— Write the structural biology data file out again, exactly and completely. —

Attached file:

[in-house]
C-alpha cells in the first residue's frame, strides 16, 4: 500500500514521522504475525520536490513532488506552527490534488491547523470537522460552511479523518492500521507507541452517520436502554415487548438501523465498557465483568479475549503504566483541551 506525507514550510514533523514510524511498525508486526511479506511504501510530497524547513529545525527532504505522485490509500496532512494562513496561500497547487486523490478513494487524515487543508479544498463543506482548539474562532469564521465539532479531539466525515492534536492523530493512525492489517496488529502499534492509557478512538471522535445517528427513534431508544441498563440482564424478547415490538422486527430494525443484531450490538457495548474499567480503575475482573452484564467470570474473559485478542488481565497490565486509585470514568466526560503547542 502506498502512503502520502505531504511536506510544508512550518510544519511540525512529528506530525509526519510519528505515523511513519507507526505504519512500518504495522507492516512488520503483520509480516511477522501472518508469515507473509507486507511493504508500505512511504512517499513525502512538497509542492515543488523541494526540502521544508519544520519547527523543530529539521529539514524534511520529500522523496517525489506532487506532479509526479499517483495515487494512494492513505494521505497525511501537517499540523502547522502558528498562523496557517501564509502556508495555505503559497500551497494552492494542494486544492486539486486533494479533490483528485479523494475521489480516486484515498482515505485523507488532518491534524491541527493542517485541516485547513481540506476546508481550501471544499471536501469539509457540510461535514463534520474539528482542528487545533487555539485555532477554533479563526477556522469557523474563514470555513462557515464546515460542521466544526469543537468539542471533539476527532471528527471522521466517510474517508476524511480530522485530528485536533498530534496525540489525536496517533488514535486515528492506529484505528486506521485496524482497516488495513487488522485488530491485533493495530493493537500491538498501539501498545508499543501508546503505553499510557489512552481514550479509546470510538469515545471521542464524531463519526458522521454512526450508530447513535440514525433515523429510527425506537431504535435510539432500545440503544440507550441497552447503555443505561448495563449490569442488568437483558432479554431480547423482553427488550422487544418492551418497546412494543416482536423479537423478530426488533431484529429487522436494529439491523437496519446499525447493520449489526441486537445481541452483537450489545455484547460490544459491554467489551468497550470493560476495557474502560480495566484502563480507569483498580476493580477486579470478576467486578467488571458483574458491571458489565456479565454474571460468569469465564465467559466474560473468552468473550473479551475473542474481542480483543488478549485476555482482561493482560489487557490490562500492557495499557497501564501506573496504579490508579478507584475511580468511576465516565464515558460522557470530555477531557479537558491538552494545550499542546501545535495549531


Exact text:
[in-house]
C-alpha cells in the first residue's frame, strides 16, 4: 500500500514521522504475525520536490513532488506552527490534488491547523470537522460552511479523518492500521507507541452517520436502554415487548438501523465498557465483568479475549503504566483541551 506525507514550510514533523514510524511498525508486526511479506511504501510530497524547513529545525527532504505522485490509500496532512494562513496561500497547487486523490478513494487524515487543508479544498463543506482548539474562532469564521465539532479531539466525515492534536492523530493512525492489517496488529502499534492509557478512538471522535445517528427513534431508544441498563440482564424478547415490538422486527430494525443484531450490538457495548474499567480503575475482573452484564467470570474473559485478542488481565497490565486509585470514568466526560503547542 502506498502512503502520502505531504511536506510544508512550518510544519511540525512529528506530525509526519510519528505515523511513519507507526505504519512500518504495522507492516512488520503483520509480516511477522501472518508469515507473509507486507511493504508500505512511504512517499513525502512538497509542492515543488523541494526540502521544508519544520519547527523543530529539521529539514524534511520529500522523496517525489506532487506532479509526479499517483495515487494512494492513505494521505497525511501537517499540523502547522502558528498562523496557517501564509502556508495555505503559497500551497494552492494542494486544492486539486486533494479533490483528485479523494475521489480516486484515498482515505485523507488532518491534524491541527493542517485541516485547513481540506476546508481550501471544499471536501469539509457540510461535514463534520474539528482542528487545533487555539485555532477554533479563526477556522469557523474563514470555513462557515464546515460542521466544526469543537468539542471533539476527532471528527471522521466517510474517508476524511480530522485530528485536533498530534496525540489525536496517533488514535486515528492506529484505528486506521485496524482497516488495513487488522485488530491485533493495530493493537500491538498501539501498545508499543501508546503505553499510557489512552481514550479509546470510538469515545471521542464524531463519526458522521454512526450508530447513535440514525433515523429510527425506537431504535435510539432500545440503544440507550441497552447503555443505561448495563449490569442488568437483558432479554431480547423482553427488550422487544418492551418497546412494543416482536423479537423478530426488533431484529429487522436494529439491523437496519446499525447493520449489526441486537445481541452483537450489545455484547460490544459491554467489551468497550470493560476495557474502560480495566484502563480507569483498580476493580477486579470478576467486578467488571458483574458491571458489565456479565454474571460468569469465564465467559466474560473468552468473550473479551475473542474481542480483543488478549485476555482482561493482560489487557490490562500492557495499557497501564501506573496504579490508579478507584475511580468511576465516565464515558460522557470530555477531557479537558491538552494545550499542546501545535495549531